What Did Jesus (and Paul) Say About The Family?

Luke 14:25-26, 33; 20:27-35; Mark 10:28-31; I Corinthians 7:1-11, 32-38

Rev. Doug Van Doren

 

There is a lot of talk these days about "marriage" and about "family values"; which seems to mean valuing the "traditional" family, even to the point of feeling the need to protect it. To protect it from what? I suppose from other models of family. This is at a high now on the national political scene, but more so in Michigan with an amendment on the ballot that would constitutionally define what is already clearly defined in law: that marriage is between one man and one woman.

 

The point of this sermon is not to speak specifically for gay marriage or against the amendment. Let me be clear, however, I am unequivocal in my opposition to the amendment for several reasons, including because it would likely disallow existing and future domestic partnership benefits but also because I am completely in favor of same-sex marriage.

 

This sermon is prompted by one of the arguments you hear so often against any familial arrangement other than the so-called traditional "pop, mom, and the kids" arrangement. That is that this "traditional" model is commanded in the Bible, ordained by God, blessed and reinforced by Jesus. On many occasions I have actually had people use that argument on me. The problem is that I read my Bible! But even if we don't use this argument, most of us assume it is true. In fact, one of the characteristics of Protestantism is that marriage and family are elevated to such a high and holy level that we are led to suppose that the Bible, especially Jesus and the New Testament, is unambiguous in its affirmation of "Holy Matrimony." Well, it is not!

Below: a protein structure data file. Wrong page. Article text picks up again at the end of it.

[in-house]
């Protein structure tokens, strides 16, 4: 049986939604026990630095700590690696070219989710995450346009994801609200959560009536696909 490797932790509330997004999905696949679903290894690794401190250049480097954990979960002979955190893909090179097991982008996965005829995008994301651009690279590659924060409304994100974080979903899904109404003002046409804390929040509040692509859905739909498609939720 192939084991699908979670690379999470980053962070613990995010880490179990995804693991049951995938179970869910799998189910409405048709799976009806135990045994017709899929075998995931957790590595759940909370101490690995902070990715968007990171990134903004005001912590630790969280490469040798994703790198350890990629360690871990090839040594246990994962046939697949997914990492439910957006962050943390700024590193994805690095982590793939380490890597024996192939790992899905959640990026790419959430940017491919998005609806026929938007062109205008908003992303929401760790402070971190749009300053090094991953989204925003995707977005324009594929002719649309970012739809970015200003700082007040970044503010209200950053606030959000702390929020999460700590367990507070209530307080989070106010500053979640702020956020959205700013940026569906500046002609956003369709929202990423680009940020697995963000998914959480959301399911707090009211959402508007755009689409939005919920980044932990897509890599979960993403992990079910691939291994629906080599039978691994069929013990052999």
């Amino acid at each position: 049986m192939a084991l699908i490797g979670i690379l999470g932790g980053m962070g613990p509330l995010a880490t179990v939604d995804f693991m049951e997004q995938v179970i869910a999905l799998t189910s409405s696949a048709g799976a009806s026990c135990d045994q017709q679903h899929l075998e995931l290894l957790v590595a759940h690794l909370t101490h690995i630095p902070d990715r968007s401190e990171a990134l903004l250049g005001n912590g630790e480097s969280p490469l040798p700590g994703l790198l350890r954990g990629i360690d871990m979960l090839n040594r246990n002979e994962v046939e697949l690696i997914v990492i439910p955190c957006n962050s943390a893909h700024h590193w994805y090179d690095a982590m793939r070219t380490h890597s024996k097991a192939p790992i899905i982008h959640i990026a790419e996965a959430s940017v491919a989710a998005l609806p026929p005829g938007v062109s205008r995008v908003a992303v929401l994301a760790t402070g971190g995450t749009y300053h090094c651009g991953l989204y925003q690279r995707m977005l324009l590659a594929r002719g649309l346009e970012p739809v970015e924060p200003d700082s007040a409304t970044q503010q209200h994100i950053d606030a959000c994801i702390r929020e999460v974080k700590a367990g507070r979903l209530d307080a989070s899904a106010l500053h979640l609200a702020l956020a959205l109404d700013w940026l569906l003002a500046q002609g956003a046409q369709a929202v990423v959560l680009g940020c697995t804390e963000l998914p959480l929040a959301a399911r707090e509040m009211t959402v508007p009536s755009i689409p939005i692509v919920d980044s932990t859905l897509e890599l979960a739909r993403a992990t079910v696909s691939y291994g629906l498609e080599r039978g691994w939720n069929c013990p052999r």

You have already seen that from the texts read this morning. As well, it certainly cannot be denied that Jesus, in his adult life, had anything but a "traditional family!" The truth is that the Jesus tradition is unrelenting in its criticism of "the family." It is suspicious as well, but somewhat less critical, of marriage (except for Luke, he'll have none of it). We will see why. Let us be clear, the Jesus tradition is, quite frankly, against the structure and values of the First century family. That is not to say that it is against ours, except to the extent to which ours perpetuates the problems Jesus had with the First century family structure and values.

 

I am indebted in this sermon to a number of fine scholars, particularly the writings of Dr. Ted Jennings of the Chicago Theological Seminary. I also want to say that I am not against the family or marriage. I have two sons and have been married for 28 years. And if you are not against marriage after 28 years, that is saying something! But, as a white, economically well-off, married, heterosexual male, I particularly need to listen carefully to Jesus' critique of the "traditional" family.

 

There are three passages in Mark that deal with the family, these are duplicated with some variation in Matthew and Luke, and there are a couple of additional passages common to Matthew and Luke, but not in Mark. The gospel of John completely ignores the family, except for a brief, very interesting scene from the cross where Jesus addresses his mother.

 

Let's look first at a passage I did not include for reading this morning, which is found in Mark 3:20. This is very early in the gospel. Jesus had just appointed the 12 apostles and he had been teaching a huge crowd of followers. He went home (clearly not a home shared by his biological family), but the crowd followed him, so that he couldn't even eat. The text says: "So when his family heard it, they went out to restrain him, for people were saying, 'He has gone out of his mind.'" The scribes, interestingly, are also mentioned here. They said that he had a demon. "Then his mother and his brothers came; and standing outside, they sent to him and called him. A crowd was sitting around him; and they said to him, 'Your mother and your brothers and sisters are outside, asking for you.' And he replied, 'Who are my mother and my brothers?' And looking at those who sat around him, he said, 'Here are my mother and my brothers! Whoever does the will of God is my brother and sister and mother.'"